Making knowledge work for forests and people
Information and knowledge about the landscape approach for participatory land use planning at the communal level was shared during the kick-off workshop “Landscape Approach for Land Use Planning in Gung Re commune, Di Linh District” jointly organized by Tropenbos Viet Nam, the Sustainable Trade Initiative/the Initiative for Sustainable Landscape (IDH/ISLA) and the People’s Committee of Di Linh district on 12 April 2017.23 mars, 2017
In the presence of the Minister for Foreign Trade and Development Cooperation, Lilianne Ploumen, representatives of the Dutch timber trade, processing and retail sector, civil society, trade unions and the Dutch government, signed the Promotion of Sustainable Forest Management agreement. This will strengthen the business case for the sustainable management tropical forests, ensure international responsible business throughout the timber value chain, stimulate the market demand for sustainably produced timber and the simplification of administrative rules regarding the use of sustainably produced timber.23 mars, 2017
Signing of the ‘Promoting Sustainable Forest Management’ agreement - Den Dolder, the Netherlands, 22 March 2017 - In the presence of the Minister of Foreign Trade and Development Cooperation, Lilianne Ploumen, representatives of the timber, construction, furniture and retail industries, trade unions, civil society and the government, signed an agreement that will promote sustainable forest management and further strengthen international corporate social responsibility in the entire timber supply chain.
The upper Suriname River area is home to about 60 Maroon villages which combined have about 15,000 people that depend on the surrounding forests for their livelihood. Additionally this forest provides other ecosystem services of great importance for Suriname, such as the potential to store carbon (that supports the national REDD+ strategy). Unplanned economic development in the area, such as expansion of roads and mines, may be at the cost of local livelihoods, wildlife and ecosystem services.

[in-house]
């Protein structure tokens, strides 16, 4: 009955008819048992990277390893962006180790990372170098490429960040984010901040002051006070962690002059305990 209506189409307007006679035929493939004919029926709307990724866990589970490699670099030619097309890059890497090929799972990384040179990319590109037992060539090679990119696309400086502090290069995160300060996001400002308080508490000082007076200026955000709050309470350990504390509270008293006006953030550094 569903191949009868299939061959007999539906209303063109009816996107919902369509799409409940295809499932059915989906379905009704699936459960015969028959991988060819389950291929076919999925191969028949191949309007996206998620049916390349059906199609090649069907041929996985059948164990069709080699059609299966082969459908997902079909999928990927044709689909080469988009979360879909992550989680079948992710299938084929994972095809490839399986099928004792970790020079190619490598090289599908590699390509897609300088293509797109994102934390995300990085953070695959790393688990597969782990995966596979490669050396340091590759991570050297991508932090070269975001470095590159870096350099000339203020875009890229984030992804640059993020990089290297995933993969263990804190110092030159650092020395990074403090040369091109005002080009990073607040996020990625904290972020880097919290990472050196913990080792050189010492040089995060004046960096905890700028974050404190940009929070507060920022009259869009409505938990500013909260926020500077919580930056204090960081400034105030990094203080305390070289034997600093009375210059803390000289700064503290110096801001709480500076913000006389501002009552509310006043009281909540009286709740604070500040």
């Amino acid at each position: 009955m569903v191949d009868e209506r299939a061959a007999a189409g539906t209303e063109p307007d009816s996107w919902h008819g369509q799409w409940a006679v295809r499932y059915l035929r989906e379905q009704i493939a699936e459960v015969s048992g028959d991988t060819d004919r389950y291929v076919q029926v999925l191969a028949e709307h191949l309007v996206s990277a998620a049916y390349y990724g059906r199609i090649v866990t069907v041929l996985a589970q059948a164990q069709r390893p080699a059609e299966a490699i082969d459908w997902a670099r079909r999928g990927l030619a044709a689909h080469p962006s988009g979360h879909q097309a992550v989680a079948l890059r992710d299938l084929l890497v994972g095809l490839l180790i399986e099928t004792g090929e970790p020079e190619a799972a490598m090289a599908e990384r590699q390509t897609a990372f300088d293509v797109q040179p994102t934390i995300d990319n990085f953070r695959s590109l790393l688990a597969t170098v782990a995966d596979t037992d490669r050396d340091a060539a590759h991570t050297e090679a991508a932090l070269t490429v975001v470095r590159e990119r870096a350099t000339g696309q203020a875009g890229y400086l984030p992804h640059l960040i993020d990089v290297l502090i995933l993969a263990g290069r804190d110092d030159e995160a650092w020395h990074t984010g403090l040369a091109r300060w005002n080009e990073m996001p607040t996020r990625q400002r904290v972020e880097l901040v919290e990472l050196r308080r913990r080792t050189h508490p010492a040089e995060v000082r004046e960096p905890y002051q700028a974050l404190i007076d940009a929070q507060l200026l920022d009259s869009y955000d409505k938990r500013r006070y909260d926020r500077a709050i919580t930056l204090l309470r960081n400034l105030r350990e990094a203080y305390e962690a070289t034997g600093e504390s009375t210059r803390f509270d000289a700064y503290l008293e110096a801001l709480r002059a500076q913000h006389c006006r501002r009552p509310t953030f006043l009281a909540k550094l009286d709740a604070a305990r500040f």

Decision makers in Suriname lack the information to make land-use choices that optimize the delivery of goods and services from nature that sustain human life and enhance the economic potential of the country. Through this joint project developed by TBI Suriname, WWF-Guianas the Utrecht University, EU Centre for Agricultural and Rural Cooperation (CTA) and the Association of Saramaka Authorities (VSG) decision makers will be assisted in identifying land-use scenarios. Using these scenarios, they can assess land-use changes and their effects on food, culture (e.g., aesthetic and recreation factors) and regulating services such as carbon sequestration and habitat provision. They can use this information to improve the planning of roads, dams, mines or areas for agriculture without negative trade-offs in ecosystem services.
The identification of the scenarios will be done through mapping in close collaboration with the members of the local communities. The mapping exercise will give an insight of the acquaintance the villagers have with the provisioning services (e.g. food, raw materials, and natural medicines), cultural services (e.g. shelter and tourism) and regulating services (e.g. carbon sequestration and storage, and habitat function for biodiversity). The gathered data will be visualized both on a tri-dimensional map (model) and a bi-dimensional map. Furthermore, the mapping exercise and stakeholder consultations will clarify possible conflicting activities in the areas.
With the identified scenarios the provision and flow of ecosystem services changes will be modeled under different land use and management scenarios. These models will enable the identification of critical thresholds in the capacity of the landscape to provide ecosystem services.
Furthermore, the project will give an understanding of the interaction between land-use, ecosystem services and ecosystem service users and beneficiaries. It will become clear how local people’s lives can be affected by different land-uses. An important reason why the villagers collaborate with the project is because the generated maps are a tangible indication of the areas that are fundamental to their survival and welfare. So while TBI will use the maps for modeling purposes, the villagers will use them for management plans for their territories and communication with the decision makers and other stakeholders.
July– December 2014
International and multilateral agencies
Foundations, NGOs and associations
Programme Director TBI Suriname